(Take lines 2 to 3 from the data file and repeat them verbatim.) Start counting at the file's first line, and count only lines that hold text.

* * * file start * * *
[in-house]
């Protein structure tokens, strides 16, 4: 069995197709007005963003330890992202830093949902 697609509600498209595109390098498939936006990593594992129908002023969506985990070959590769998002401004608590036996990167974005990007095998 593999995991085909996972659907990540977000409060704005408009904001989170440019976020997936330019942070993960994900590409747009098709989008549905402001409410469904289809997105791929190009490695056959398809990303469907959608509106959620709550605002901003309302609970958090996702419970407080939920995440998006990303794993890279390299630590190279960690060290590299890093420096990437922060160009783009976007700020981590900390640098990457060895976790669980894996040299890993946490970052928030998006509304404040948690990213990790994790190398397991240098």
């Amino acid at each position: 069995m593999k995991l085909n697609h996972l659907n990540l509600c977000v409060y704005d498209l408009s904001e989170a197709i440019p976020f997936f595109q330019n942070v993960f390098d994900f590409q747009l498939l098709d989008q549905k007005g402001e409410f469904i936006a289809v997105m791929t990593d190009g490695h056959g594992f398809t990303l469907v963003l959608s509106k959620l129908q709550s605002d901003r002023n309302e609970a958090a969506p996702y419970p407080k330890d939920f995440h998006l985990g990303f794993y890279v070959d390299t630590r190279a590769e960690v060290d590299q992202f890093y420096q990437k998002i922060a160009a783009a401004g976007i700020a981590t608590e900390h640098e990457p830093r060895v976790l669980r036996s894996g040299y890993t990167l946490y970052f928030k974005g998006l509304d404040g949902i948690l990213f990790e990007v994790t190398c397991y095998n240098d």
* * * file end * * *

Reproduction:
């Protein structure tokens, strides 16, 4: 069995197709007005963003330890992202830093949902 697609509600498209595109390098498939936006990593594992129908002023969506985990070959590769998002401004608590036996990167974005990007095998 593999995991085909996972659907990540977000409060704005408009904001989170440019976020997936330019942070993960994900590409747009098709989008549905402001409410469904289809997105791929190009490695056959398809990303469907959608509106959620709550605002901003309302609970958090996702419970407080939920995440998006990303794993890279390299630590190279960690060290590299890093420096990437922060160009783009976007700020981590900390640098990457060895976790669980894996040299890993946490970052928030998006509304404040948690990213990790994790190398397991240098």
């Amino acid at each position: 069995m593999k995991l085909n697609h996972l659907n990540l509600c977000v409060y704005d498209l408009s904001e989170a197709i440019p976020f997936f595109q330019n942070v993960f390098d994900f590409q747009l498939l098709d989008q549905k007005g402001e409410f469904i936006a289809v997105m791929t990593d190009g490695h056959g594992f398809t990303l469907v963003l959608s509106k959620l129908q709550s605002d901003r002023n309302e609970a958090a969506p996702y419970p407080k330890d939920f995440h998006l985990g990303f794993y890279v070959d390299t630590r190279a590769e960690v060290d590299q992202f890093y420096q990437k998002i922060a160009a783009a401004g976007i700020a981590t608590e900390h640098e990457p830093r060895v976790l669980r036996s894996g040299y890993t990167l946490y970052f928030k974005g998006l509304d404040g949902i948690l990213f990790e990007v994790t190398c397991y095998n240098d």